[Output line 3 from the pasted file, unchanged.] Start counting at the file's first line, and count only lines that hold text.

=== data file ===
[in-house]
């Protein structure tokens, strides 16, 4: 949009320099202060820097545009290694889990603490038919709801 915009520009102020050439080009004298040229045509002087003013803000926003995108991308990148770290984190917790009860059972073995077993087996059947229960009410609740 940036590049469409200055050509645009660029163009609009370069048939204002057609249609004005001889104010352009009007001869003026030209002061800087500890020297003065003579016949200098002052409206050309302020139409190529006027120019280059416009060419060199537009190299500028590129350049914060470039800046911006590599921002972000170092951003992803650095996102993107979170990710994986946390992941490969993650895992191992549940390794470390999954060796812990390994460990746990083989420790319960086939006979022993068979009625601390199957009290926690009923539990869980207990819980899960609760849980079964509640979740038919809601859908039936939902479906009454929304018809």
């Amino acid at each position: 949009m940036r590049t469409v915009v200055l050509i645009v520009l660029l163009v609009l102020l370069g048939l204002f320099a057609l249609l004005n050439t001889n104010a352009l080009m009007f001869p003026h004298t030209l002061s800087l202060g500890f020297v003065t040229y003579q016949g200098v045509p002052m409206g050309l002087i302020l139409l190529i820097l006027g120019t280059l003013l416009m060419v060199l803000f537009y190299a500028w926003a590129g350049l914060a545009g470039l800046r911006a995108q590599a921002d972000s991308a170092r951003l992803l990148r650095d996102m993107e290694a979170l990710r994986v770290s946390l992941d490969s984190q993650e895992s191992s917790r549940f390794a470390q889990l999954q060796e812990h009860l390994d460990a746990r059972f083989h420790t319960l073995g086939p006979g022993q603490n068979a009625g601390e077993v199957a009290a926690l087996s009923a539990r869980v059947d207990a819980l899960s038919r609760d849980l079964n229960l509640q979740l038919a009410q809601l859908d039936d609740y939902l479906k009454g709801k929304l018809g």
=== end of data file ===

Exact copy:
């Amino acid at each position: 949009m940036r590049t469409v915009v200055l050509i645009v520009l660029l163009v609009l102020l370069g048939l204002f320099a057609l249609l004005n050439t001889n104010a352009l080009m009007f001869p003026h004298t030209l002061s800087l202060g500890f020297v003065t040229y003579q016949g200098v045509p002052m409206g050309l002087i302020l139409l190529i820097l006027g120019t280059l003013l416009m060419v060199l803000f537009y190299a500028w926003a590129g350049l914060a545009g470039l800046r911006a995108q590599a921002d972000s991308a170092r951003l992803l990148r650095d996102m993107e290694a979170l990710r994986v770290s946390l992941d490969s984190q993650e895992s191992s917790r549940f390794a470390q889990l999954q060796e812990h009860l390994d460990a746990r059972f083989h420790t319960l073995g086939p006979g022993q603490n068979a009625g601390e077993v199957a009290a926690l087996s009923a539990r869980v059947d207990a819980l899960s038919r609760d849980l079964n229960l509640q979740l038919a009410q809601l859908d039936d609740y939902l479906k009454g709801k929304l018809g």